On this Veterans Day morning I attended a brief ceremony in the cemetery of my local church in Annandale, Virgina. American Legion Post 1776 of Annandale placed American flags on the grave sites of the twenty-five veterans who are buried in the church yard. Afterwards, I read the headstones on those graves and noted that most of the men had served in the Second World War, a few in the Great War or the Spanish-American War, and three in the Civil War. Among the Civil War veterans was one Elhanah W. Wakefield, a First Sergent in the 2nd Massachusetts from 1863 to 1865, who has a special connection to that Annandale church.
In 1864, when Union troops around Alexandria, Virginia, were being raided and harassed by Confederate partisans under John Singleton Mosby ("the Grey Ghost"), First Sergent Wakefield was ordered to burn down the Annandale Chapel, and he did so. The reason for the order is no longer known, but possibly it was in reprisal for assistance given to Mosby's men by local residents. One year later the war was over, and Wakefield choose to be mustered out of the Army in Alexandria, where he married a local woman. He then helped to re-build the Annandale Chapel, and later became its Sunday School superintendent. He eventually became an ordained minister and started another chapel nearby (today known as the Wakefield Chapel, and a Fairfax County historic site). When Wakefield died in 1920, he was buried a few feet from the Annandale Chapel he had restored, which still stands and is in use on Colombia Pike.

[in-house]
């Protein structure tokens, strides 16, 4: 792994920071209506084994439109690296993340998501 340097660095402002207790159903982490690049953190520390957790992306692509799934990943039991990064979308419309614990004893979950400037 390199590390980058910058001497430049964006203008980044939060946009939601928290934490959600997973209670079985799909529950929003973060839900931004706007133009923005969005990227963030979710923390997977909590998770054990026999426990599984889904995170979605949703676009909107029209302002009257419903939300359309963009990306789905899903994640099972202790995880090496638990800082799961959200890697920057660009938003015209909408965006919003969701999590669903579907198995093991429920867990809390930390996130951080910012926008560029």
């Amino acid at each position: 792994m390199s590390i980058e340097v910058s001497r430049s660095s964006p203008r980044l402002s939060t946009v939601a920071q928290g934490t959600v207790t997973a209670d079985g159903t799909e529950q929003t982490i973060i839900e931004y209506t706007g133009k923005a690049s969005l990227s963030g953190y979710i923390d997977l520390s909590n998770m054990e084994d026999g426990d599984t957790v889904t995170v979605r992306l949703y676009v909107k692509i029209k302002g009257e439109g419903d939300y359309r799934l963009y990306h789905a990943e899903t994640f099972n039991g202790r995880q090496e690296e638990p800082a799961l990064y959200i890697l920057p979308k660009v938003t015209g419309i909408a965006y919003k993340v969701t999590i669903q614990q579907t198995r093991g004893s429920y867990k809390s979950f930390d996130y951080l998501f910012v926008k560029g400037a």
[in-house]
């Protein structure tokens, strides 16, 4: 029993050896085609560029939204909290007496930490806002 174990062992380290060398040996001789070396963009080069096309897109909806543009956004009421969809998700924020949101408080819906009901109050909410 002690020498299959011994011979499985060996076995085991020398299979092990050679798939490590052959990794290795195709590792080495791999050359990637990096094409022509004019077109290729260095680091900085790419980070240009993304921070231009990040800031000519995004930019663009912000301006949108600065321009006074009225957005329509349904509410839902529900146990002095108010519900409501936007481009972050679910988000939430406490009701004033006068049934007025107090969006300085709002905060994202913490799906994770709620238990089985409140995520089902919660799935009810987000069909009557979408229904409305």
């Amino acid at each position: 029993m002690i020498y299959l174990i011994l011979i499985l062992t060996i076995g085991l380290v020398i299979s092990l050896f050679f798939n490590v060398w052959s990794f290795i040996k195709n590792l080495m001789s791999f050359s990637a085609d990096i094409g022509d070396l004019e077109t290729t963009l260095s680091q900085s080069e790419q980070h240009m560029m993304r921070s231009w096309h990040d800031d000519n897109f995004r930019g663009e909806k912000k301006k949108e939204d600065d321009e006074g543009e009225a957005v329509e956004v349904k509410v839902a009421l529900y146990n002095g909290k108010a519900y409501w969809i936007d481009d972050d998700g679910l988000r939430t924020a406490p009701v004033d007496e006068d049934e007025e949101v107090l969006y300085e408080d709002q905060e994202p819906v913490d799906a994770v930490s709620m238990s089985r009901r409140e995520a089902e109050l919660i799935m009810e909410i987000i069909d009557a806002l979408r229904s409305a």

A fuller account of Wakefield's story can be found here, based on contemporary sources from around the time of his death.
J.S. Mosby also had a sort of reconciliation with his old enemies, but not until one hundred and ten years after the war. When the U.S. Army built a training center for reservists at Fort Belvoir in Mosby's old stomping grounds of northern Virginia, it was dedicated as the John Singleton Mosby United States Army Reserve Center. When I was in a Reserve unit and attended drills there, it always tickled me that the place was named in honor of a man the U.S. Army would once have hanged if only it had been able to catch him.